Friendships in life are one of the great joys of existence. Sharing personal moments, enduring then reconciling when arguments flare up and having the confidence of being able to say anything are the hallmarks (cross-reference below). Friendships in music—especially jet-setting conductors and soloists—are particularly hard to maintain at even a basic level, much less develop in a profound artistic relationship.
Happily, clarinettist Richard Stoltzman and conductor Kirk Trevor have come to the point where their frequent and much appreciated musical collaborations (cross-reference below) have acheived a marvellous state of anticipation and understanding.
In this delectable collection of a pair of curiosities and three works from the standard solo-clarinet and orchestra repertoire, the hands-down standout is Claude Debussy’s Première Rhapsodie. In short, it’s a marvel to behold. Stoltzman’s ever-flexible, wide-ranging tone’with judicious helpings of controlled vibrato lets him demonstrate conclusively his self-described first love from the bountiful canon of classical music. Knowing of this passion, both overtly and inwardly, Trevor sculpted the ethereal essay with a sense of oneness and support that forever banished the ridiculous notion that this “competition piece” is anything less than a masterful composition. The numerous moments of give and take never seemed to be anything but a natural and logical unfolding of musical ideas and events. Gossamer strings and equally committed contributions from the woodwinds all added to this memorable performance.
A pleasant surprise was Toru Takemitsu’s Tchaikovsky arrangement, Herbstlied(Autumn Song). The beautifully balanced voicing was meant to be the precursor for a new clarinet quintet for Stoltzman, but with the composer’s death in 1996, that challenge will have to find another proponent.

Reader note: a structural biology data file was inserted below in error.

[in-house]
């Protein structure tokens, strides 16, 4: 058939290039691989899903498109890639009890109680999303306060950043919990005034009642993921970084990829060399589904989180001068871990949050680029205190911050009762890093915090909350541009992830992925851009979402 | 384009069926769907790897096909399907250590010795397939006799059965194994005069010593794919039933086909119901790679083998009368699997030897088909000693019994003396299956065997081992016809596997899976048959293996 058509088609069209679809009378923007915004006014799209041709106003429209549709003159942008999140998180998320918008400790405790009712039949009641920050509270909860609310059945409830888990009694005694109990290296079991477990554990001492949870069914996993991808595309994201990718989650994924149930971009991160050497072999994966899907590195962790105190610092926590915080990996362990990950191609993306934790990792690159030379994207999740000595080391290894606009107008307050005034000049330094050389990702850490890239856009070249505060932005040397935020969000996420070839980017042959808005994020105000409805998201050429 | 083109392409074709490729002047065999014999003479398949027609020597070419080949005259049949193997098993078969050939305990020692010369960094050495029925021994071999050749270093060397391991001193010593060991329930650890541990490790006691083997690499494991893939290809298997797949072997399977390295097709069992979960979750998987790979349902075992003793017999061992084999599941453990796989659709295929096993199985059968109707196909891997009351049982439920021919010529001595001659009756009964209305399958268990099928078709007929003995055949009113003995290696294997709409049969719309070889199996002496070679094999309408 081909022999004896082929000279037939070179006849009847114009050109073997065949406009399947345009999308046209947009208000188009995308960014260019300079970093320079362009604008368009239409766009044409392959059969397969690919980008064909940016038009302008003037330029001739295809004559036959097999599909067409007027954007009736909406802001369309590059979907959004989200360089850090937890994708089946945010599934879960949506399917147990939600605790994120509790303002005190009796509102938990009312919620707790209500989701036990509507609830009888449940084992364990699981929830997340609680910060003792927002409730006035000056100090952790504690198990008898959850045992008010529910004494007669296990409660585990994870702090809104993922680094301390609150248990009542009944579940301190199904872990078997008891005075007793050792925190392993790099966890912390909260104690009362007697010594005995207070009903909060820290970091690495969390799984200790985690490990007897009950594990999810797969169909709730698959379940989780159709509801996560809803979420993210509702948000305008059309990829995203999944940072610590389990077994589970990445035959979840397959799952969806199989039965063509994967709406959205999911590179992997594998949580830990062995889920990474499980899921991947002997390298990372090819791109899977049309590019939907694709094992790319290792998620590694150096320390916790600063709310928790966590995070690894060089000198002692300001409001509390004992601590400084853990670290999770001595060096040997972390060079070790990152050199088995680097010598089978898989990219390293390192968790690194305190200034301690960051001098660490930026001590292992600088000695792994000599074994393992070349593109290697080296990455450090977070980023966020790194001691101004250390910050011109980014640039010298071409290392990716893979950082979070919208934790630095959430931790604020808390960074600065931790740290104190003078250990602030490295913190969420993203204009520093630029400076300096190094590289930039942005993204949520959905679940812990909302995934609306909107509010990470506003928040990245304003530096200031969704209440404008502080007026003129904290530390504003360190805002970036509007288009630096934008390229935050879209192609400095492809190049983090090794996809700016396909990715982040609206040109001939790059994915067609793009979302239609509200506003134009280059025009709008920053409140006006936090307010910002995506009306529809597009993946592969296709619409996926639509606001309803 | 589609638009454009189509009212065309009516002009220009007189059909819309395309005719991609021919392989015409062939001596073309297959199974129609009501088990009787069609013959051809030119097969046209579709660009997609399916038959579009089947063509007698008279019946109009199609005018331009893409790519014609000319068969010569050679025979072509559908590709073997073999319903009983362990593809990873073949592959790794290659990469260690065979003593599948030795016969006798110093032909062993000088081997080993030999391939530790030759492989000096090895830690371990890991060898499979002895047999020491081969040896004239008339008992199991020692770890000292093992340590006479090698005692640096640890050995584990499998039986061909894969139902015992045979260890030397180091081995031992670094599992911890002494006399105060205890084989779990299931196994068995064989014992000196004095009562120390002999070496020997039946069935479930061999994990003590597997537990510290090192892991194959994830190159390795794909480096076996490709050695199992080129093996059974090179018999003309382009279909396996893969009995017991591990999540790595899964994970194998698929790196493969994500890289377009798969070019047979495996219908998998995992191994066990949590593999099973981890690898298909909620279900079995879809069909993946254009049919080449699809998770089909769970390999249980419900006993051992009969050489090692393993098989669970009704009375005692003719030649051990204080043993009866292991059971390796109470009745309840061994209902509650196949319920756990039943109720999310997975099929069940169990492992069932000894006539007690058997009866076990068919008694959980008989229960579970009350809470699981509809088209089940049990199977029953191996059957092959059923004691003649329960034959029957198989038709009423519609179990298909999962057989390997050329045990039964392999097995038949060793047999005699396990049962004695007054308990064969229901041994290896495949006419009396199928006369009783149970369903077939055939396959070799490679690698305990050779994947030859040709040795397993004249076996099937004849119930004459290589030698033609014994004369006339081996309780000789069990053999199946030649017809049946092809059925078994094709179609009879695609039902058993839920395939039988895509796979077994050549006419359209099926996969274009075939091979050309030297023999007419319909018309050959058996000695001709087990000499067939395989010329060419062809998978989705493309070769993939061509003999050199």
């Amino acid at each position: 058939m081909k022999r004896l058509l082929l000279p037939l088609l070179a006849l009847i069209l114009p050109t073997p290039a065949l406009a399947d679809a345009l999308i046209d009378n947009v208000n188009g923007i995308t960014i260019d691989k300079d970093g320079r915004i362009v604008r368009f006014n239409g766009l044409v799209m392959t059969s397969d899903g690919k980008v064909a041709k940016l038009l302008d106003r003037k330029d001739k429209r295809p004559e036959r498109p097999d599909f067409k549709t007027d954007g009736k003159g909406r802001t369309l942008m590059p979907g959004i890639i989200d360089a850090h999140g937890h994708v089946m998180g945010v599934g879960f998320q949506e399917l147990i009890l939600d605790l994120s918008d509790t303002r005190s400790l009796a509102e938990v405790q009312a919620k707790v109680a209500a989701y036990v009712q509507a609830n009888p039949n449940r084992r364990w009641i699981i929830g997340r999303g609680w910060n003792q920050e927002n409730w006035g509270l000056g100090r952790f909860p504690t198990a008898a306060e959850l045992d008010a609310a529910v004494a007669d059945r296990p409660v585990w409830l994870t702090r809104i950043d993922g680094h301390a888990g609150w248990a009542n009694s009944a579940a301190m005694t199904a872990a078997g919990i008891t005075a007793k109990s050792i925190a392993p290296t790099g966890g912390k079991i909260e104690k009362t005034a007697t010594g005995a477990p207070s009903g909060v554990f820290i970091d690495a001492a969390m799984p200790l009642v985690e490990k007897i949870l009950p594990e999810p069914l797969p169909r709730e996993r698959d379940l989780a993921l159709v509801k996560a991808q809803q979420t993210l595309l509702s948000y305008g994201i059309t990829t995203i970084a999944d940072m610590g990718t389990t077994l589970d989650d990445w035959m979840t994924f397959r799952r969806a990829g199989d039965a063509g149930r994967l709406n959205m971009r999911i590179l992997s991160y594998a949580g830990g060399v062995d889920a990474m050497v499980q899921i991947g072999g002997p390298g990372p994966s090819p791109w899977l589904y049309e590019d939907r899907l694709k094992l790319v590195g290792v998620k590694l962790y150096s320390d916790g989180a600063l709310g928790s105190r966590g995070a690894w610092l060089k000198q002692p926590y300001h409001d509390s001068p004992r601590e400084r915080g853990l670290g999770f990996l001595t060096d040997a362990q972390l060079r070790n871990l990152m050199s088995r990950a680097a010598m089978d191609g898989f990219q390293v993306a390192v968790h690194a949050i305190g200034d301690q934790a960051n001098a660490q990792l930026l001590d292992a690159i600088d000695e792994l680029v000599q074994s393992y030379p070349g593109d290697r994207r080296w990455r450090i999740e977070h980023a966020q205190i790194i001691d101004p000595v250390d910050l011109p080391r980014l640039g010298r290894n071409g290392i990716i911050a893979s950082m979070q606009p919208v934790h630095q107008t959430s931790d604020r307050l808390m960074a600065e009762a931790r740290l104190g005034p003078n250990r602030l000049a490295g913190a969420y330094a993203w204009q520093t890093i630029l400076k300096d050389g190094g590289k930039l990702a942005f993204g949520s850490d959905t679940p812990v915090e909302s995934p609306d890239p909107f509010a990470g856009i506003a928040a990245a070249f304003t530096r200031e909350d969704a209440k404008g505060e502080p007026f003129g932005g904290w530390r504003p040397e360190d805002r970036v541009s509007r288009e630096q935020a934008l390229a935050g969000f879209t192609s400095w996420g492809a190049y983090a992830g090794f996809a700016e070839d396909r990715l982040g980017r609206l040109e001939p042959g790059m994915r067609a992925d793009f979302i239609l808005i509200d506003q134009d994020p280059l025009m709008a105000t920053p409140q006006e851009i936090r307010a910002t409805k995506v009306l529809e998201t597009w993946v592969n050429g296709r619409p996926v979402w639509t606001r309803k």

Bassist Richard Fredrickson added his remarkable skills to the seldom performed Grand Duo Concertante (Duetto), originally written for bass and violin by the Italian virtuoso Giovanni Bottesini. The unlikely musical bedfellows revelled in the frequent melodramatic measures and tossed off the coquettish finale with aplomb as the lowest member of the string family used melodic and technical entreaties to attract and keep the attention of the supple clarinet.
For those of us steeped in the German approach to clarinet playing (like Stoltzman, your reporter’s first public solo with large ensemble was the Concertino) the Weber interpretations will rankle the ear with their fanciful embellishments and added cadenzas (the extra bars from Busoni are fun to hear once but rob the music of a wonderfully subtle transition to the closing fireworks). For the rest of the population there will be much to savour both from the intrepid soloist’s flying fingers and Trevor’s supportive hands. Don’t hesitate to add this volume to your collection. JWR